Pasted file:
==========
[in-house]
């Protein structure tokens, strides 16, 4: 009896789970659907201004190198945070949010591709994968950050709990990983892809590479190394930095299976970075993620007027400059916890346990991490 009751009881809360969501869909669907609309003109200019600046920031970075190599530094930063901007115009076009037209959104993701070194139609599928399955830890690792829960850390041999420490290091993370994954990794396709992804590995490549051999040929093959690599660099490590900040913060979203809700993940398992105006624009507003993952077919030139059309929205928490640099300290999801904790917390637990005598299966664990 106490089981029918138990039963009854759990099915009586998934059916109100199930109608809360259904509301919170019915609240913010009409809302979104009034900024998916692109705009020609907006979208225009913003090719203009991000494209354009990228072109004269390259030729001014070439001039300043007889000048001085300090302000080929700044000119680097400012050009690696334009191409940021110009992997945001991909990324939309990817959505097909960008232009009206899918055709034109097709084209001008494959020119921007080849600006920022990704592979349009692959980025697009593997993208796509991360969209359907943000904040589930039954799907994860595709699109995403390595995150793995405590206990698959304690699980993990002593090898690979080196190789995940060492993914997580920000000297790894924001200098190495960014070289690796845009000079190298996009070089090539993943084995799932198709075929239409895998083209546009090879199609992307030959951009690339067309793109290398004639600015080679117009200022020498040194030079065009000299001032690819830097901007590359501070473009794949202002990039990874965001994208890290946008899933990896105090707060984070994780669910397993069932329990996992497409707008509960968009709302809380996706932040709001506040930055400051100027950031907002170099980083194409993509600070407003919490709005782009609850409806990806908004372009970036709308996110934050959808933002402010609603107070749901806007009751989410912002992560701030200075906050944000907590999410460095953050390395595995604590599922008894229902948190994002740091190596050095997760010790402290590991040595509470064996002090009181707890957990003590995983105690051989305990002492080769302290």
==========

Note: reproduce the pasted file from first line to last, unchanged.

[in-house]
């Protein structure tokens, strides 16, 4: 009896789970659907201004190198945070949010591709994968950050709990990983892809590479190394930095299976970075993620007027400059916890346990991490 009751009881809360969501869909669907609309003109200019600046920031970075190599530094930063901007115009076009037209959104993701070194139609599928399955830890690792829960850390041999420490290091993370994954990794396709992804590995490549051999040929093959690599660099490590900040913060979203809700993940398992105006624009507003993952077919030139059309929205928490640099300290999801904790917390637990005598299966664990 106490089981029918138990039963009854759990099915009586998934059916109100199930109608809360259904509301919170019915609240913010009409809302979104009034900024998916692109705009020609907006979208225009913003090719203009991000494209354009990228072109004269390259030729001014070439001039300043007889000048001085300090302000080929700044000119680097400012050009690696334009191409940021110009992997945001991909990324939309990817959505097909960008232009009206899918055709034109097709084209001008494959020119921007080849600006920022990704592979349009692959980025697009593997993208796509991360969209359907943000904040589930039954799907994860595709699109995403390595995150793995405590206990698959304690699980993990002593090898690979080196190789995940060492993914997580920000000297790894924001200098190495960014070289690796845009000079190298996009070089090539993943084995799932198709075929239409895998083209546009090879199609992307030959951009690339067309793109290398004639600015080679117009200022020498040194030079065009000299001032690819830097901007590359501070473009794949202002990039990874965001994208890290946008899933990896105090707060984070994780669910397993069932329990996992497409707008509960968009709302809380996706932040709001506040930055400051100027950031907002170099980083194409993509600070407003919490709005782009609850409806990806908004372009970036709308996110934050959808933002402010609603107070749901806007009751989410912002992560701030200075906050944000907590999410460095953050390395595995604590599922008894229902948190994002740091190596050095997760010790402290590991040595509470064996002090009181707890957990003590995983105690051989305990002492080769302290």